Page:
Caring for a Three Legged Dog or Cat
Tripawds is the place to learn how to care for a three legged dog or cat, with answers about dog leg amputation, and cat amputation recovery from many years of member experiences.
JUMP TO FORUMS ↓
Join The Tripawds Community
Learn how to help three legged dogs and cats in the forums below. Browse and search as a guest or register for free and get full member benefits:
Get the new book by the Tripawds founders for life lessons learned from their Chief Fun Officer Jerry G. Dawg! Download the e-book, and find fun Be More Dog apparel and gifts in the Be More Dog Bookstore.
Hello, I figured I would share Fiona’s first week post surgery as it might help future cat parents understand and prepare for the different behaviors after an amputation. We picked Fiona up about 24 hours after her surgery. They gave her a 3-day dose of painkillers and sent us home with Gabapentin. We also went ahead and scheduled her stitches to be removed the following weekend (11 days post surgery). During her time at the vet, they had fed her by hand and she did urinate so I knew we had a window of time to get her settled at home.
At home, Fiona’s “safe space” is under our bed so we made the decision to turn our bedroom into her recovery space. I decked out the space under our bed with soft fleece and down blankets. I put her litter along a runner on one side of the room and her food on the other. When we let her out of her carrier she was very, very whoozy and tumbled right into her water bowl–she then dashed under the bed and didn’t want to engage with us so we let her rest–keeping the room warm and dark. She didn’t growl or hiss–mainly she clearly signaled she wanted to be alone by turning her back on us and we understood. That first night we stayed with her in the room, but decided to move to the guest room so she could have total peace and rest comfortably.
The next morning (Wed) was victory number 1: she drank water! A lot of it. That was a good thing. Our vet checked in that afternoon and I expressed concern about it being nearly 24 hours since she used her litter and we agreed to check in the next day and do an ultrasound at the vet if she had not urinated. She also had not eaten anything since we brought her home. This didn’t surprise me as much as Fiona is a distracted, fussy eater on her best days. Our vet said give her anything. Heat it up so the smell is strong and consider getting rotisserie chicken at the grocery store (despite being a pescatarian myself, I trudged over and got chicken, which of course she had like one bit and turned away so now we have a chicken in our freezer). Hand feeding her was not going great–she just seemed annoyed and kept turning her head so I figured we’d give it some more time. I realized, too, that Fiona wasn’t ready to leave the safety of the bed so I pushed her litter box under the bed to see if that might help drive results in that department.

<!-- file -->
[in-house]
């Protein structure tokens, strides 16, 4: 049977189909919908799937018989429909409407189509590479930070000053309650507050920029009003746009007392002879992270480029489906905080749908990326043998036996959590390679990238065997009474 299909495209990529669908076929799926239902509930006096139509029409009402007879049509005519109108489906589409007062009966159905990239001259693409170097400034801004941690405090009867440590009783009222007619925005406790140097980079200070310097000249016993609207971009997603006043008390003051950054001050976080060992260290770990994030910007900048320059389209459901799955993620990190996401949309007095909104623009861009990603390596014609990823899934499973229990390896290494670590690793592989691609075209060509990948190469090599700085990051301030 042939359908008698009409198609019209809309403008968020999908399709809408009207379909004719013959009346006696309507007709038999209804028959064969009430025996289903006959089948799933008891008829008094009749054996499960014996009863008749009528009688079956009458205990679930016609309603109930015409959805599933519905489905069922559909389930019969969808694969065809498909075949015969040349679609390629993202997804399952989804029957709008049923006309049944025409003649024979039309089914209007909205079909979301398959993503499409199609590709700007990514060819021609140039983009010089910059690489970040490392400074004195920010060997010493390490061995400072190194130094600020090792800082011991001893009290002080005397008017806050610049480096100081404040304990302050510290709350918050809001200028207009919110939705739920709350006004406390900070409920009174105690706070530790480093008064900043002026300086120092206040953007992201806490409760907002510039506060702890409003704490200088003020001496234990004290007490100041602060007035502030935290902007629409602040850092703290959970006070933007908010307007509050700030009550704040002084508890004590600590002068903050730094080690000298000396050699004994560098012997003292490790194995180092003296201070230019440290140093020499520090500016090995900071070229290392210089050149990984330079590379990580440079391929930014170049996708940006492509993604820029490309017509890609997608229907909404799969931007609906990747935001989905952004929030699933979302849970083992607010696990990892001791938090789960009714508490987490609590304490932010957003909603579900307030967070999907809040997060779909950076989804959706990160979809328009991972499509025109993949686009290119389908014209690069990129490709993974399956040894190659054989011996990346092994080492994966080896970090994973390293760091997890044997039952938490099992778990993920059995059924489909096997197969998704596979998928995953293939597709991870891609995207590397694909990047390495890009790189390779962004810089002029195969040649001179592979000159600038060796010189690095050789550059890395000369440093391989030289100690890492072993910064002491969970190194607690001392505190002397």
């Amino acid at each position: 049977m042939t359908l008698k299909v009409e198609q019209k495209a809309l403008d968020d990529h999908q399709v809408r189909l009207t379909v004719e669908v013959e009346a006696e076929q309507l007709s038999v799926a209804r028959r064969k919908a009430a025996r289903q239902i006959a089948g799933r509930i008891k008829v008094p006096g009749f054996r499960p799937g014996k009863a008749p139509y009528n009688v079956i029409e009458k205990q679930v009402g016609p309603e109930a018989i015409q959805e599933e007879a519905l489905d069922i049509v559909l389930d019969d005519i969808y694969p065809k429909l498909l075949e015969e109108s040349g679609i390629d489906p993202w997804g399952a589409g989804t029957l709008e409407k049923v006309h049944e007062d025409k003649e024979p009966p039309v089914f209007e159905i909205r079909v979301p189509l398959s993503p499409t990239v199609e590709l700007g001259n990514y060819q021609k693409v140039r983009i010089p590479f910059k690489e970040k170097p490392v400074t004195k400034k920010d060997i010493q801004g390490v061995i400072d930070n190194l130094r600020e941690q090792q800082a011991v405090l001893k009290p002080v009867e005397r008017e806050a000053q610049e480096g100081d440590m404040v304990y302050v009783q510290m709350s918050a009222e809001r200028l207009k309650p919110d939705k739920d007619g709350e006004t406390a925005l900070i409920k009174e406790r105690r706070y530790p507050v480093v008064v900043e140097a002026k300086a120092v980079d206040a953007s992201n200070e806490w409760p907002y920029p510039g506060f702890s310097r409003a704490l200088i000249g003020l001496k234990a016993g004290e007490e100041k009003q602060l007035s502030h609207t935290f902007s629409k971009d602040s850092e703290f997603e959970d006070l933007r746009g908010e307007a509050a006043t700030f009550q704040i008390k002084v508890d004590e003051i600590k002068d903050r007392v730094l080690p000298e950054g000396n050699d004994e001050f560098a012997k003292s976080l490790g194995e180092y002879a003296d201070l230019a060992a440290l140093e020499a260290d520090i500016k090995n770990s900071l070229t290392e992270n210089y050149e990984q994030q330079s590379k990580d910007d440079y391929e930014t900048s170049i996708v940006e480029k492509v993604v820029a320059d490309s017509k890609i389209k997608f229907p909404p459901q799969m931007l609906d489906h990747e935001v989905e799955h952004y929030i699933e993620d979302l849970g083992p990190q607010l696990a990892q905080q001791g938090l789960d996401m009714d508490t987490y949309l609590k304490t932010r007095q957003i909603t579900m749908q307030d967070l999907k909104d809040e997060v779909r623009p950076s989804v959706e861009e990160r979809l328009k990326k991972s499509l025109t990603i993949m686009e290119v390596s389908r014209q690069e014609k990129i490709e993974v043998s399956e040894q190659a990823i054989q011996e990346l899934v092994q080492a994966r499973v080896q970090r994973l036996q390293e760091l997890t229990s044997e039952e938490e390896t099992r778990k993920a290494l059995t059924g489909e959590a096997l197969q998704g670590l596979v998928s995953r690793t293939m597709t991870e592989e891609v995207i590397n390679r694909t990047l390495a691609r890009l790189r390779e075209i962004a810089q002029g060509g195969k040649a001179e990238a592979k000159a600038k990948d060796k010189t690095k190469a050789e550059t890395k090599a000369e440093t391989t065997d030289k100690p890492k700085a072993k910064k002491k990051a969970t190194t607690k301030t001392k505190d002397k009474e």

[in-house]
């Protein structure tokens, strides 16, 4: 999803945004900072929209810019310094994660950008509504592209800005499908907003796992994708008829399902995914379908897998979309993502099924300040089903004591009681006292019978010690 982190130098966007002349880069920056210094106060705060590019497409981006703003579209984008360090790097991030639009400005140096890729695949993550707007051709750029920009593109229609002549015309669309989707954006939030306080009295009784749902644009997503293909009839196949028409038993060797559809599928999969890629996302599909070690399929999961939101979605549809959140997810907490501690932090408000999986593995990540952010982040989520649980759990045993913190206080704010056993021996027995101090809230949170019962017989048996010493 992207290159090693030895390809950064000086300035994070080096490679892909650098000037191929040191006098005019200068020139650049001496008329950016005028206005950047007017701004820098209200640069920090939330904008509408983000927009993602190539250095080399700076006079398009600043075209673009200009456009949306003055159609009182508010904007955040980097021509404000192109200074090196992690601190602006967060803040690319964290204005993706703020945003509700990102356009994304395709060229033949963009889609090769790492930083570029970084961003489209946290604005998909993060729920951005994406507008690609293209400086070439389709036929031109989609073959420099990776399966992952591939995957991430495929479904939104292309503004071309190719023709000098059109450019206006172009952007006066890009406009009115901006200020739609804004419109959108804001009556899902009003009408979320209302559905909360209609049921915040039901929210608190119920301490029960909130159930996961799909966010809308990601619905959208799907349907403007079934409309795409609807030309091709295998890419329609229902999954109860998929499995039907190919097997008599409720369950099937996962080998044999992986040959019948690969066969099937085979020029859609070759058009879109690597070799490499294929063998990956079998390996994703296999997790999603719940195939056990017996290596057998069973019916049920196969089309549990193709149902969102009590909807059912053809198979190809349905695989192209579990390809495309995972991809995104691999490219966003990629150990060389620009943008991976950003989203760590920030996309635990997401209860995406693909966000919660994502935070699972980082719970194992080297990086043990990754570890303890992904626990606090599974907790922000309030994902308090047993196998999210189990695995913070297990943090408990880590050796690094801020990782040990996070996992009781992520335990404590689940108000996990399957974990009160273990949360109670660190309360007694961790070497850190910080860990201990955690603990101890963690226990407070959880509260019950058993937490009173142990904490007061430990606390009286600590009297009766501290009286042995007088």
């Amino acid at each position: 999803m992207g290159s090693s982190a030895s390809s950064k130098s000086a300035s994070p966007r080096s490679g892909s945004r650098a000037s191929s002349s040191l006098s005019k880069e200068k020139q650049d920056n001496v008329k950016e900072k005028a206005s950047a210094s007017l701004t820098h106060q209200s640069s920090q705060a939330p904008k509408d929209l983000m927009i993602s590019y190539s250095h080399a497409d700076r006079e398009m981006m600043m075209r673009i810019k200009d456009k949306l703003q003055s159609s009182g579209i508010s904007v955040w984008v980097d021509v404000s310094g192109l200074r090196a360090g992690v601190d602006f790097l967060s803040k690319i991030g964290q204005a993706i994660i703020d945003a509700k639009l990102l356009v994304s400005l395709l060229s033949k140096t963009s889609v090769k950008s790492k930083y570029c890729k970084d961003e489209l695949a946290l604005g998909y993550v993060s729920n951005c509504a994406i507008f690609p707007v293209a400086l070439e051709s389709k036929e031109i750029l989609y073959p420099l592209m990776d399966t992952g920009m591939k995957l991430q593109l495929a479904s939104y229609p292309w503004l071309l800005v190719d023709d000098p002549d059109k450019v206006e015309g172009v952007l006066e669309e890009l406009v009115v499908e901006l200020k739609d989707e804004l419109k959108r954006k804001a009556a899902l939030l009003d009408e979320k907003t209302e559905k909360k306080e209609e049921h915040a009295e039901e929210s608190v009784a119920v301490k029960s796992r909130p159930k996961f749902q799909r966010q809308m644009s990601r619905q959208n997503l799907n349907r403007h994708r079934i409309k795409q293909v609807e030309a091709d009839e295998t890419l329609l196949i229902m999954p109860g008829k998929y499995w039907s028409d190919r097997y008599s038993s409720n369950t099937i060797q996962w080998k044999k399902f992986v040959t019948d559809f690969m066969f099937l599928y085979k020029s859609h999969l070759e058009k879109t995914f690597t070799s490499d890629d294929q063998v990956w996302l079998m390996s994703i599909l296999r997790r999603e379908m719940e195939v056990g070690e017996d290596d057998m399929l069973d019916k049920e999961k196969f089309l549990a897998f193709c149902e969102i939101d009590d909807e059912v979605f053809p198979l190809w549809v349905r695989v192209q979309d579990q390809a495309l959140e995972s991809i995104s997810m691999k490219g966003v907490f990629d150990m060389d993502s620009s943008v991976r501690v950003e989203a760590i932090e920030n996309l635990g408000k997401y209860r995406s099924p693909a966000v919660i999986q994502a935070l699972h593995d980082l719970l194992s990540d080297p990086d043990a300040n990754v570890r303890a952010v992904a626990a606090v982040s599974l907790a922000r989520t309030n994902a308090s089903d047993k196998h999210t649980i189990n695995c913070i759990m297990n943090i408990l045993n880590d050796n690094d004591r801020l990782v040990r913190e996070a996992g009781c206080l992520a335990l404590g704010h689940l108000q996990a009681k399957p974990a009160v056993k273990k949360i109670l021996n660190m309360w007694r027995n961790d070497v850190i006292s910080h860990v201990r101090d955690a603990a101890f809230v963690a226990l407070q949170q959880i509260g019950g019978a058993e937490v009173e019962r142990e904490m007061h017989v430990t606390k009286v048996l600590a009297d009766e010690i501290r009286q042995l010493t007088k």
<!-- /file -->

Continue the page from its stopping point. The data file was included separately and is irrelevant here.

Thursday morning we had victories number 2 and 3: I discovered she had used her litter box overnight and we finally got her to eat something: Trader Joe’s smoked trout in oil. She also drank more water and ate some kitty treats so a positive day.
Friday and Saturday were more of the same–pee detected in the box and nibbling at different types of food, but not scarfing anything down. (Again, she isn’t like that on normal days so I’m not overly concerned). My heart almost burst with love when I walked in on my husband on his belly hand feeding Fiona cat treats and coaxing her on. I’ve got a really good guy and having him with me through this tough experience–well, I’m just grateful. The final victory came on Sunday morning: she pooped in her litter box! I have to say I’ve never been so excited to clean up cat poop!
Yet she continued to mark all these milestones from the safety and comfort of her under the bed “nest” and we didn’t want to push her. Yesterday (Sunday) she emerged and stood awkwardly on three legs she then crawled up on my lap and my husband and I snuggled with her for about 20 minutes until she was ready to return to the safety underneath the bed. We told her she was our brave girl and I can’t deny I had some tears in my eyes so proud of her progress.
I’m home with her today working, but heading back to the office tomorrow. She is healing up nicely and I’m glad she’s taking this pace of slow, steady recovery. Overall, Fiona has been calm and quiet during her recovery. We’ve let her dictate and direct and that’s worked for us. Hope this recap helps other going through or prepping for this.